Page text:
AH: In contrast to these fractal, self-organizing rules imitated from the natural order of the desert rose crystal, is there a sense of order and disorder in the structure that has changed from your earlier projects—like at the Cartier Foundation, where you were using transparency to bring in nature, the organic and the fractal?
JN: The Cartier Foundation does not have a continuity with the Haussmann Boulevard, so I created a fence that is 16 meters high to keep the continuity of the boulevard and to create an inclusion with the three planes of glass. If you are on the boulevard you might think it’s a building, but then you look at the top and see it’s not a roof. The miracle of the Cartier Foundation is that the reflection of the object is on the object, so on the tree you have the reflection of the tree. On the clouds, you have the reflection of the clouds.
AH: Who are some of the people that have influenced you?
JN: For me, it’s Claude Parent and Paul Virilio.

AH: How did they influence you?
JN: A lot. In their support. In the 1960s, before ’68, the School of Beaux-Arts was really bad, but I found Claude Parent and Paul Virilio, and I learned everything with them. Paul Virilio was a
brilliant philosopher and thinker about the reality of the world and Claude Parent was also someone with a very sharp sense of the tension of the shape.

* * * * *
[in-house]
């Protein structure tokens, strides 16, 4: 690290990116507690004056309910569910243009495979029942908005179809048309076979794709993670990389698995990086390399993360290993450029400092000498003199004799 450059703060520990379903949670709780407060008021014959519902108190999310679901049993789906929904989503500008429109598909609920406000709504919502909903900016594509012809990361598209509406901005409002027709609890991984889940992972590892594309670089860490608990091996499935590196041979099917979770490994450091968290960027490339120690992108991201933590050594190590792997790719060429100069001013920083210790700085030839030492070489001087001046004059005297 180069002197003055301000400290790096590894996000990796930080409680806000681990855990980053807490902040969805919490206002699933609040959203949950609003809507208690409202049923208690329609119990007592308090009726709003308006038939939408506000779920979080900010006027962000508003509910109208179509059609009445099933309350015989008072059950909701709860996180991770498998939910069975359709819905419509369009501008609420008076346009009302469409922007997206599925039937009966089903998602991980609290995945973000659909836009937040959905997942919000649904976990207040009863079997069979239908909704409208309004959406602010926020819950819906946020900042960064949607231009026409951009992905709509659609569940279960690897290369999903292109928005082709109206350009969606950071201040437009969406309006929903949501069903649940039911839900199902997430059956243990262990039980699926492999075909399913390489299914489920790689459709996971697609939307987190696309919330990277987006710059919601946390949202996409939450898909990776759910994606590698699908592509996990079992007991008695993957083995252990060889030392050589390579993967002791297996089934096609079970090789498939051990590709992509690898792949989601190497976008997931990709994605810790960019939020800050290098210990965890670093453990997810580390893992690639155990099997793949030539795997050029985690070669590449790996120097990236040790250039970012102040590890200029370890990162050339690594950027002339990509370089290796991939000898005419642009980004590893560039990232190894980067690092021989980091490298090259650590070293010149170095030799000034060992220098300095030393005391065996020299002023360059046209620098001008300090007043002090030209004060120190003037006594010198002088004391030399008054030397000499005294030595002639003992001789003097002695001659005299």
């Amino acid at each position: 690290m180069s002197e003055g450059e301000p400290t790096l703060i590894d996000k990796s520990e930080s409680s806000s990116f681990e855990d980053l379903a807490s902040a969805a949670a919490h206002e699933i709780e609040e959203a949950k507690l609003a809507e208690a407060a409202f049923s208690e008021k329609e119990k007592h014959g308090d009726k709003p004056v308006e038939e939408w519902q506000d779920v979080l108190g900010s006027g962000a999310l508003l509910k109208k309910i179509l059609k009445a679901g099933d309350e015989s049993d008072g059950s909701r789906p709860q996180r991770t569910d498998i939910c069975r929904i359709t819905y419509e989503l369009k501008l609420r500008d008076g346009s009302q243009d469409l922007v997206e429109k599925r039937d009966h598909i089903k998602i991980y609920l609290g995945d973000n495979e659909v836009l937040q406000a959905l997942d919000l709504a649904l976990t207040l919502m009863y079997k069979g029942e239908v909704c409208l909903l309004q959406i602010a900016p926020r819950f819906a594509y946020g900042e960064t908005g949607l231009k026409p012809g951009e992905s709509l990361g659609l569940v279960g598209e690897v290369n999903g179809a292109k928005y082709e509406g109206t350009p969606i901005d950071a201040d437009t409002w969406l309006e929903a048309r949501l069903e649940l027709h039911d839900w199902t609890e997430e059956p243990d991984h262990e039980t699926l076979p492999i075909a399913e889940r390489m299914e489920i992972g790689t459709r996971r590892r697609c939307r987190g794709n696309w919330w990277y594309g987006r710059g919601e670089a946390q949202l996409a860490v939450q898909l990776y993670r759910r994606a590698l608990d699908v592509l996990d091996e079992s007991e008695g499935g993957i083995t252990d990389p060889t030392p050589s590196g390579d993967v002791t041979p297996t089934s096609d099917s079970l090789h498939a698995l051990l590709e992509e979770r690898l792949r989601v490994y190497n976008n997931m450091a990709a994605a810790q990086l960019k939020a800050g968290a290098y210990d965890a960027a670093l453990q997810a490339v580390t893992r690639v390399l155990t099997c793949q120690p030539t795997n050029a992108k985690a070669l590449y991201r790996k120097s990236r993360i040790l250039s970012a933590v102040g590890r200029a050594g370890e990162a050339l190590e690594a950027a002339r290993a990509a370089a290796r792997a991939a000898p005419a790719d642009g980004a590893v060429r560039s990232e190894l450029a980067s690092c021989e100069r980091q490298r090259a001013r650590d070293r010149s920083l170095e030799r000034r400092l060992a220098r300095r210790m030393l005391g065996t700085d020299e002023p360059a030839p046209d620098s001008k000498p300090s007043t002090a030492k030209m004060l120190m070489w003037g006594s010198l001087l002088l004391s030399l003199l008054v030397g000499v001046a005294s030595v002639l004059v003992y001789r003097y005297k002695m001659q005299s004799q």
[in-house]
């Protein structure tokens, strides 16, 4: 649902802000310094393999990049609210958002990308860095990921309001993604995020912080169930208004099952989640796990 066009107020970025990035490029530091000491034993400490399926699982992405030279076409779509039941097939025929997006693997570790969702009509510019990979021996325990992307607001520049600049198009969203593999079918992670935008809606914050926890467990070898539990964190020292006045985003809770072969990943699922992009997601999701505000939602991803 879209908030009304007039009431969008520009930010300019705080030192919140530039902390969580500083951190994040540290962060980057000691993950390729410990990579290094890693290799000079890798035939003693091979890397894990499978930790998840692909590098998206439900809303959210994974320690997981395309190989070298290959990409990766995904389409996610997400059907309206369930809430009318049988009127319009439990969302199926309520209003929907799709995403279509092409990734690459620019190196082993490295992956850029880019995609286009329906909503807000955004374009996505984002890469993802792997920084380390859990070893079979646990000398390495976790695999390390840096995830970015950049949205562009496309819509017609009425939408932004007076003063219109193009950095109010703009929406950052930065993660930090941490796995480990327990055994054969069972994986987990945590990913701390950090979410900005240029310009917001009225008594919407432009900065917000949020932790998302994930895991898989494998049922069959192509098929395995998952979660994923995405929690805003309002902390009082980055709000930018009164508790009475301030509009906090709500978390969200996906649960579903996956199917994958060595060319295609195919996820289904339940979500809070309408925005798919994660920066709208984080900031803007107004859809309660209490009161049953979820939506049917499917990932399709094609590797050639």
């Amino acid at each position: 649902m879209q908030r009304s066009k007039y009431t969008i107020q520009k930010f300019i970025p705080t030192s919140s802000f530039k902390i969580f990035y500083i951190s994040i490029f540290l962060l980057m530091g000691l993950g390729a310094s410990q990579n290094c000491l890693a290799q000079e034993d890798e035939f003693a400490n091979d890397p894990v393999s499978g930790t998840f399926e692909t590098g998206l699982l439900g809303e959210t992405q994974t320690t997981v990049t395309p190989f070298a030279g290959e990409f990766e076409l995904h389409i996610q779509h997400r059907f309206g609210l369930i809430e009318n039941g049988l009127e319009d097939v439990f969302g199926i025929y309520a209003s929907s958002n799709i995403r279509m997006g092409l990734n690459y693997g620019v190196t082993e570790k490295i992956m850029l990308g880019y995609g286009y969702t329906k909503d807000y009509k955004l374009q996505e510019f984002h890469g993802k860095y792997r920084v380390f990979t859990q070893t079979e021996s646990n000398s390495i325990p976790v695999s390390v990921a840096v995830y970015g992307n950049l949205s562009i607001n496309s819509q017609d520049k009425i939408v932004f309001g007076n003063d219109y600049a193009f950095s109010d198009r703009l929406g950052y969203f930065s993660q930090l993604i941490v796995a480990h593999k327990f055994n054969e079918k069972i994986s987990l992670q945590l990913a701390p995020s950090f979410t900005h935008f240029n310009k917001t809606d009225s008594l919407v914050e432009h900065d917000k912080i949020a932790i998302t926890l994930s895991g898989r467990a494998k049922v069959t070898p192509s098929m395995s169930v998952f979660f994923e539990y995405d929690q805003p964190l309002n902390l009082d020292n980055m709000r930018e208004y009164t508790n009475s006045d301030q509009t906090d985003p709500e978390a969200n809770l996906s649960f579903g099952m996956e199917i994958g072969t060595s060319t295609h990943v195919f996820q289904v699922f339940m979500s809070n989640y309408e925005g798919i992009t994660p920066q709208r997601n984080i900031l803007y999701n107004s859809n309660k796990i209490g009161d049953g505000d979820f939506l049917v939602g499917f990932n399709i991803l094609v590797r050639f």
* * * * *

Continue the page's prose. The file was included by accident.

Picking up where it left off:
AH: One could say that you developed an emancipatory project of architecture, a new architecture that could be generated from Claude Parent. When do you feel that you discovered these formal techniques, which allowed you to develop your own voice for this new architecture?
JN: Architecture is a reification of an instant of culture. But it is always the way to answer to the desires of many people. Architecture is a sentimental act. If you only put your brain into it and not your heart, it lacks something. You have to research to find the right balance of pleasure, like a game with light and the reflections and the sensitivity of the nature of the caves. But there has to be a jubilation as well. And things must exist from the social point of view. The real problem in France, as well as outside of France, is that the people who develop social housing don’t care about the social point of view. They have no empathy and there is a real confusion between urban planning and architecture. Urban planning does not exist, urbanism does not exist; it’s related to architecture but on another scale. Today, every building development in France makes the building like an object designed by an artist, but they have no contact with the other buildings. To recreate human architecture you need to change this model.
AH: Do you think we need more poetics in architecture today?
JN: Architecture today is not poetic. Why? Because people don’t
care. The real question is between architecture and construction. When I was a young architect, my hope was that the field of architecture would get larger and larger, but it’s the opposite. Now the field of construction is larger and architecture is reduced because people just want to build as soon as possible, they want to repeat the same plan, to earn fees very quickly. With computers, you change three perimeters and it’s finished. It is very cynical.
AH: And what do you think the antidote to that is?
JN: The architect has to fight against that. He has a social role in the world and he has to defend that.